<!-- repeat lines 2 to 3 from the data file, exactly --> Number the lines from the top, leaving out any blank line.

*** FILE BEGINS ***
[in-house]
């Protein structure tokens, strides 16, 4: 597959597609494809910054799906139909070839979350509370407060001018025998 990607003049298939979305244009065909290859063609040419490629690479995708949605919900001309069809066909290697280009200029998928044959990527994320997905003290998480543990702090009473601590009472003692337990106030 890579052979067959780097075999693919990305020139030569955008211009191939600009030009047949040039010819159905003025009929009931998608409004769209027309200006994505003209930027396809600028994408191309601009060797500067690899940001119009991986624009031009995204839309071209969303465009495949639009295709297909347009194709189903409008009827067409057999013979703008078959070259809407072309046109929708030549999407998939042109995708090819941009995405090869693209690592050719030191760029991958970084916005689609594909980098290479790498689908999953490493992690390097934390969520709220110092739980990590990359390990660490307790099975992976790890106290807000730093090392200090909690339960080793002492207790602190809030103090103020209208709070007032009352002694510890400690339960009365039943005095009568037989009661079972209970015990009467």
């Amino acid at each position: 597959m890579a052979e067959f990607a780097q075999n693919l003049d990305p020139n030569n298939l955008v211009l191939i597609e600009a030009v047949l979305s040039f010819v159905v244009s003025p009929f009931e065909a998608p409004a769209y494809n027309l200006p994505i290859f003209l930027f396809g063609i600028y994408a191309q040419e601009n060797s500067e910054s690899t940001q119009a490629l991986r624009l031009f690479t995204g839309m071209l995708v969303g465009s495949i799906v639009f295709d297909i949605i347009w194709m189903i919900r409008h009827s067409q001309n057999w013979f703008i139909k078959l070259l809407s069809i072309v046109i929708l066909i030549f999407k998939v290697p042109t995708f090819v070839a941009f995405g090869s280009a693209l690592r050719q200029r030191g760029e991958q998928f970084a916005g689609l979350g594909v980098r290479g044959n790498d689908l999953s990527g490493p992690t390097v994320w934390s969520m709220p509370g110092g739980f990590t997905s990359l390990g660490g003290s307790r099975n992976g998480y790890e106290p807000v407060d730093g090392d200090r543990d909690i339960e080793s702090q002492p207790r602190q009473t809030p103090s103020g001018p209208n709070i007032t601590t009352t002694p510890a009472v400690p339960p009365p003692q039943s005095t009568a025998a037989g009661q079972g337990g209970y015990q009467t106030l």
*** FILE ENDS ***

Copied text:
């Protein structure tokens, strides 16, 4: 597959597609494809910054799906139909070839979350509370407060001018025998 990607003049298939979305244009065909290859063609040419490629690479995708949605919900001309069809066909290697280009200029998928044959990527994320997905003290998480543990702090009473601590009472003692337990106030 890579052979067959780097075999693919990305020139030569955008211009191939600009030009047949040039010819159905003025009929009931998608409004769209027309200006994505003209930027396809600028994408191309601009060797500067690899940001119009991986624009031009995204839309071209969303465009495949639009295709297909347009194709189903409008009827067409057999013979703008078959070259809407072309046109929708030549999407998939042109995708090819941009995405090869693209690592050719030191760029991958970084916005689609594909980098290479790498689908999953490493992690390097934390969520709220110092739980990590990359390990660490307790099975992976790890106290807000730093090392200090909690339960080793002492207790602190809030103090103020209208709070007032009352002694510890400690339960009365039943005095009568037989009661079972209970015990009467």
């Amino acid at each position: 597959m890579a052979e067959f990607a780097q075999n693919l003049d990305p020139n030569n298939l955008v211009l191939i597609e600009a030009v047949l979305s040039f010819v159905v244009s003025p009929f009931e065909a998608p409004a769209y494809n027309l200006p994505i290859f003209l930027f396809g063609i600028y994408a191309q040419e601009n060797s500067e910054s690899t940001q119009a490629l991986r624009l031009f690479t995204g839309m071209l995708v969303g465009s495949i799906v639009f295709d297909i949605i347009w194709m189903i919900r409008h009827s067409q001309n057999w013979f703008i139909k078959l070259l809407s069809i072309v046109i929708l066909i030549f999407k998939v290697p042109t995708f090819v070839a941009f995405g090869s280009a693209l690592r050719q200029r030191g760029e991958q998928f970084a916005g689609l979350g594909v980098r290479g044959n790498d689908l999953s990527g490493p992690t390097v994320w934390s969520m709220p509370g110092g739980f990590t997905s990359l390990g660490g003290s307790r099975n992976g998480y790890e106290p807000v407060d730093g090392d200090r543990d909690i339960e080793s702090q002492p207790r602190q009473t809030p103090s103020g001018p209208n709070i007032t601590t009352t002694p510890a009472v400690p339960p009365p003692q039943s005095t009568a025998a037989g009661q079972g337990g209970y015990q009467t106030l």